Mayberry has won medals at IPC Alpine Skiing World Cup events and the Paralympic Games.[21][22][23] He made his Australian national team debut in 2005 at the European Cup Finals,[23][24] and went on to represent Australia the following year at the 2006 Torino Games where he failed to medal in the four men's standing events he competed in.[23] He finished 33rd in the downhill, 21st in the Giant Slalom, 19th in the Slalom and did not finish in the Super G.[7][23] Mayberry attributed his poor performance at the 2006 Games to his prosthetic legs, which "just didn't feel right during the speed events in Italy."[7] Following those Games, he worked with prosthetist Peter Farrand to develop new legs that would address the problems in Italy.[7] Continuing to ski following the 2006 Games, he earned a gold medal at a World Cup event in 2007 in Slalom,[17][24] and earned a bronze medal in slalom event at a 2008 World Cup competition.[24]

During Australia's 2009—2010 summer, Mayberry was based in Europe and North America for training.[19] At the 2009 World Championships, he had a pair of sixth places finished in the Super G and downhill events.[18] That year, at a Spanish hosted IPC World Cup, he crashed in the giant slalom event and did not score a time.[5] He was officially named to the Australian 2010 Winter Paralympics team in November 2009.[25] A ceremony was held in Canberra with Australian Paralympic Committee president Greg Hartung and Minister for Sport Kate Ellis making the announcement.[26] Mayberry was selected to the largest Winter Paralympics team that Australia had ever sent to the Games.[19]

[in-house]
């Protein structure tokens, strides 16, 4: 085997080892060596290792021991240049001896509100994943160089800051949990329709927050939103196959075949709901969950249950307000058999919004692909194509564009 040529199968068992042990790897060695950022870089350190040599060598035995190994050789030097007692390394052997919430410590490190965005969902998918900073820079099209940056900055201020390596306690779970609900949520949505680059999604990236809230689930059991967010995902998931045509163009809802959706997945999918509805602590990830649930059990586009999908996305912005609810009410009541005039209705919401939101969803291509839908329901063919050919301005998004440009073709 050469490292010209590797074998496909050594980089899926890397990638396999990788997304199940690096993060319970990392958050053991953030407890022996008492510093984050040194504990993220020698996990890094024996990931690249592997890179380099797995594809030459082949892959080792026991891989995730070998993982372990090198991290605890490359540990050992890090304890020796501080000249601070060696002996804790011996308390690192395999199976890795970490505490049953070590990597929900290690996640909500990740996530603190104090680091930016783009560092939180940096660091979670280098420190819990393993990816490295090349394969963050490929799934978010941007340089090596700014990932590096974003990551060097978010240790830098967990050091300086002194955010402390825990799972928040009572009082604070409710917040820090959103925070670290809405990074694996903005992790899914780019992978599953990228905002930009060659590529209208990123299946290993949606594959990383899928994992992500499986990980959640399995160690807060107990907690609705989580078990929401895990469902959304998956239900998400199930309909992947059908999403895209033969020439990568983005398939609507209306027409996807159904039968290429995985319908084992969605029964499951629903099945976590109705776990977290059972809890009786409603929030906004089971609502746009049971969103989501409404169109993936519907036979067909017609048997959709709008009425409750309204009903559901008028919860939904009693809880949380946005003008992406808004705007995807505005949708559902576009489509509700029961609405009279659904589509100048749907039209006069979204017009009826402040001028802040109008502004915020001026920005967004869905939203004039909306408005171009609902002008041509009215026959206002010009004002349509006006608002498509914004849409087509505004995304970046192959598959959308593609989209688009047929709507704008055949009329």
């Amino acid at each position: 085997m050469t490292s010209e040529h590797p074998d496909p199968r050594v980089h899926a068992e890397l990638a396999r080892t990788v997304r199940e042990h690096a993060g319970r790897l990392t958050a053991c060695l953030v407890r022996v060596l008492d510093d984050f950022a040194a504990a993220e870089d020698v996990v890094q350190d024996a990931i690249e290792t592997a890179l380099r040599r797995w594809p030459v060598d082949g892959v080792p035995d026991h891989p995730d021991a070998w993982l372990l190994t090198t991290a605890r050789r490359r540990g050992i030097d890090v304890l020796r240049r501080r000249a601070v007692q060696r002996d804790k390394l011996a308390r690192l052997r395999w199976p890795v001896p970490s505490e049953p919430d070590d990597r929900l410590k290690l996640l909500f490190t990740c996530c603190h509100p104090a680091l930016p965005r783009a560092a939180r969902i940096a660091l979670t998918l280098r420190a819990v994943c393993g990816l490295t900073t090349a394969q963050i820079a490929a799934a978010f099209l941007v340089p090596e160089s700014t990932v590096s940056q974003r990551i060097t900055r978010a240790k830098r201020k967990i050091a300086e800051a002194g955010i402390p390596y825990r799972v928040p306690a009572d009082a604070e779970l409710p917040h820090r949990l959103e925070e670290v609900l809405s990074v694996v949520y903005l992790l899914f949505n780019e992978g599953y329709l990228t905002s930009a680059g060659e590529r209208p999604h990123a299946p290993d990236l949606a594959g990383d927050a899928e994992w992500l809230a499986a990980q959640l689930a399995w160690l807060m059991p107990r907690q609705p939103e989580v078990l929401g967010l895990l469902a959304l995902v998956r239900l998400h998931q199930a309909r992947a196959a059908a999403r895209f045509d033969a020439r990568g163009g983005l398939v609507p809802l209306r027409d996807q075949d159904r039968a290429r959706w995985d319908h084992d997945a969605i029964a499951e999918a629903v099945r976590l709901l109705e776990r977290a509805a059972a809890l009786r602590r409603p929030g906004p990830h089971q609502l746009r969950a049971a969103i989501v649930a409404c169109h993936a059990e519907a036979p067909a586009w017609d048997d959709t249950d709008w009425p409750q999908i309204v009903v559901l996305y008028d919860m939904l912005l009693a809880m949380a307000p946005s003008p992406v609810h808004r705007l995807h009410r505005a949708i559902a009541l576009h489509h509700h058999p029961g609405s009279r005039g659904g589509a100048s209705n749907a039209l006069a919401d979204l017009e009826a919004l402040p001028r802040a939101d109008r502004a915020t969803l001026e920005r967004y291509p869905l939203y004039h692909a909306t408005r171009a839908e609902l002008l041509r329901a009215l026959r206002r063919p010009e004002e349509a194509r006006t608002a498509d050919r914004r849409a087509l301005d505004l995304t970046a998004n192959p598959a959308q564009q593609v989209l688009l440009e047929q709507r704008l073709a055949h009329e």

In 2010, he was the only elite skier with his type of disability in his classification.[19] At the second to last World Cup event before the 2010 Games, on a course in Vancouver, Canada, he won a silver medal in the downhill with a time of 1:16.02.[12][27] In Aspen, Colorado, at the last World Cup event before the 2010 Games, he won a gold medal in the downhill event.[7][8][27] Prior to the start of the Games, he participated in a national team training camp in Vail, Colorado before the Aspen hosted World Cup.[19] He and the rest of Australia's para-alpine team arrived in the Paralympic village on 9 March 2010.[28]

As a 24-year-old,[11] Mayberry competed in five events in the 2010 Paralympic games: downhill, super G, super combined, giant slalom, and slalom.[29] His parents were in Vancouver to watch him compete.[18] Mayberry won a silver medal[1] in the men's standing downhill event where he tied with another skier,[23][30] and had a combined time of 1:22.78[7] He finished 24th in the Super-G,[23] was disqualified from the slalom event after missing a gate,[23][31] and did not finish in the Giant Slalom.[23] Following the Games, he returned with the team to Sydney, where he attended a press conference at Sydney International Airport.[32] He won an Australian Institute of Sport Sport Achievement Award in 2010.[22] By September 2010, he had retired from elite skiing,[33][34] one of several 2010 Winter Paralympic skiers to retire following the games. Others who retired at the same time he did included Shannon Dallas and Bart Bunting.[33]


  1. ^ a b c "Athlete Profile – Marty Mayberry". Australian Paralympic Committee Website. Retrieved 2 May 2012. 
  2. ^ a b Lewis, Daniel (12 February 2012). "Skill and high-tech prosthetics help double amputee fly at 130km/h". Sydney Morning Herald. Retrieved 2 May 2012. 
  3. ^ Torino 2006 Winter Paralympic Games Media Guide (PDF). Sydney: Australian Paralympic Committee. 2006. p. 18. 
  4. ^ a b c d e f "Victims Stories – Marty". Retrieved 30 October 2012. 
  5. ^ a b "Dallas impresses in season opener | APC Corporate". 13 January 2009. Retrieved 30 October 2012. 
  6. ^ "Department of Health & Ageing – 2010 Vancouver Winter Paralympic Team Unveiled". 21 March 2010. Retrieved 30 October 2012.